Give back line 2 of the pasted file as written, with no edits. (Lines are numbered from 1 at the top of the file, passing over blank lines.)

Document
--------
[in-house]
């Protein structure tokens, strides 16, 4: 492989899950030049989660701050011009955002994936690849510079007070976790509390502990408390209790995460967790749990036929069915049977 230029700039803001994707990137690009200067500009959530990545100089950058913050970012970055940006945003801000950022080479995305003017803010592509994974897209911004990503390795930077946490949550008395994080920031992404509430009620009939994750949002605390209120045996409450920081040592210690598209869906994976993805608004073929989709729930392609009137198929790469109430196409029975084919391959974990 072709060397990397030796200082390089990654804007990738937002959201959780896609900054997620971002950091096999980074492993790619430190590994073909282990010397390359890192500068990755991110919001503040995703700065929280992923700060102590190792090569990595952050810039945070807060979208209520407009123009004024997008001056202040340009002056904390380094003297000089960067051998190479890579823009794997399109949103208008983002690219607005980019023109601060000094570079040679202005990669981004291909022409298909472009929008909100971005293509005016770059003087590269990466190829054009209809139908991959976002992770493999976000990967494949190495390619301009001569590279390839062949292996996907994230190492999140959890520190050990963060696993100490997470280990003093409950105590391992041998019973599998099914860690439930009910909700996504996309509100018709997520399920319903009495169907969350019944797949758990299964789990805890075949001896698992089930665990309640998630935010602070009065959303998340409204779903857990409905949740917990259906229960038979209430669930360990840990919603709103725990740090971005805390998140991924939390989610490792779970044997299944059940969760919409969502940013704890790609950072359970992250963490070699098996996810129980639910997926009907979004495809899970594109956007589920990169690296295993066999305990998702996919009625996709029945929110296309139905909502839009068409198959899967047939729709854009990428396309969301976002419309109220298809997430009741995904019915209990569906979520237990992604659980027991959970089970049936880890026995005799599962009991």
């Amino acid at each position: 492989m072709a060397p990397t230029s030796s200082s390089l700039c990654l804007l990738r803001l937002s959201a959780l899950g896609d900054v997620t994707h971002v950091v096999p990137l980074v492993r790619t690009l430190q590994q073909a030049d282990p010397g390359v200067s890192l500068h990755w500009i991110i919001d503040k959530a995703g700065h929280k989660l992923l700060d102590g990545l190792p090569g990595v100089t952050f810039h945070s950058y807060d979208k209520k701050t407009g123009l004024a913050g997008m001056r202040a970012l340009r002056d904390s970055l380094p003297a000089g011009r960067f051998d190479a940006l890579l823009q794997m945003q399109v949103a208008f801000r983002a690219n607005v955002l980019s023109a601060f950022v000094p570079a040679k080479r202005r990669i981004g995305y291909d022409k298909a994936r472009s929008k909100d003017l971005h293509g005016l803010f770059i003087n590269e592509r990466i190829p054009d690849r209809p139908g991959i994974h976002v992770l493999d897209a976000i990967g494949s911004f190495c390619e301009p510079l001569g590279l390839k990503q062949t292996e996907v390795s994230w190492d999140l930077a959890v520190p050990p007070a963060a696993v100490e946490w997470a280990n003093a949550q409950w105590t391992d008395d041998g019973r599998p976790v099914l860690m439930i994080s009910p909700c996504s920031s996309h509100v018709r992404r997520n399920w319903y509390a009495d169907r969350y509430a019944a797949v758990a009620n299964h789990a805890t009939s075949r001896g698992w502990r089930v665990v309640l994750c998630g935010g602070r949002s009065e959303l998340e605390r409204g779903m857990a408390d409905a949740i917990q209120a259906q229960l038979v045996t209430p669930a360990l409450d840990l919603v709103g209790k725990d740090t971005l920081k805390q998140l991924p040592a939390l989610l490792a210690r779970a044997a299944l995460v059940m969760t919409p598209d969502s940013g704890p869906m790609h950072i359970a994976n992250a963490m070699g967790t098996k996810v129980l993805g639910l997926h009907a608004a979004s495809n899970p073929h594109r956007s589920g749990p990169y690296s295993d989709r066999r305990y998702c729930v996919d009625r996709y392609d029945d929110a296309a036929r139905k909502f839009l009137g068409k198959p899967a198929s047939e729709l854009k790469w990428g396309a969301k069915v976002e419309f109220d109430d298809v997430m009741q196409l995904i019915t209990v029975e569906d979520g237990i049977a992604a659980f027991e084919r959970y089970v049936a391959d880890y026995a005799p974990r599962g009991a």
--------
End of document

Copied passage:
């Protein structure tokens, strides 16, 4: 492989899950030049989660701050011009955002994936690849510079007070976790509390502990408390209790995460967790749990036929069915049977 230029700039803001994707990137690009200067500009959530990545100089950058913050970012970055940006945003801000950022080479995305003017803010592509994974897209911004990503390795930077946490949550008395994080920031992404509430009620009939994750949002605390209120045996409450920081040592210690598209869906994976993805608004073929989709729930392609009137198929790469109430196409029975084919391959974990 072709060397990397030796200082390089990654804007990738937002959201959780896609900054997620971002950091096999980074492993790619430190590994073909282990010397390359890192500068990755991110919001503040995703700065929280992923700060102590190792090569990595952050810039945070807060979208209520407009123009004024997008001056202040340009002056904390380094003297000089960067051998190479890579823009794997399109949103208008983002690219607005980019023109601060000094570079040679202005990669981004291909022409298909472009929008909100971005293509005016770059003087590269990466190829054009209809139908991959976002992770493999976000990967494949190495390619301009001569590279390839062949292996996907994230190492999140959890520190050990963060696993100490997470280990003093409950105590391992041998019973599998099914860690439930009910909700996504996309509100018709997520399920319903009495169907969350019944797949758990299964789990805890075949001896698992089930665990309640998630935010602070009065959303998340409204779903857990409905949740917990259906229960038979209430669930360990840990919603709103725990740090971005805390998140991924939390989610490792779970044997299944059940969760919409969502940013704890790609950072359970992250963490070699098996996810129980639910997926009907979004495809899970594109956007589920990169690296295993066999305990998702996919009625996709029945929110296309139905909502839009068409198959899967047939729709854009990428396309969301976002419309109220298809997430009741995904019915209990569906979520237990992604659980027991959970089970049936880890026995005799599962009991």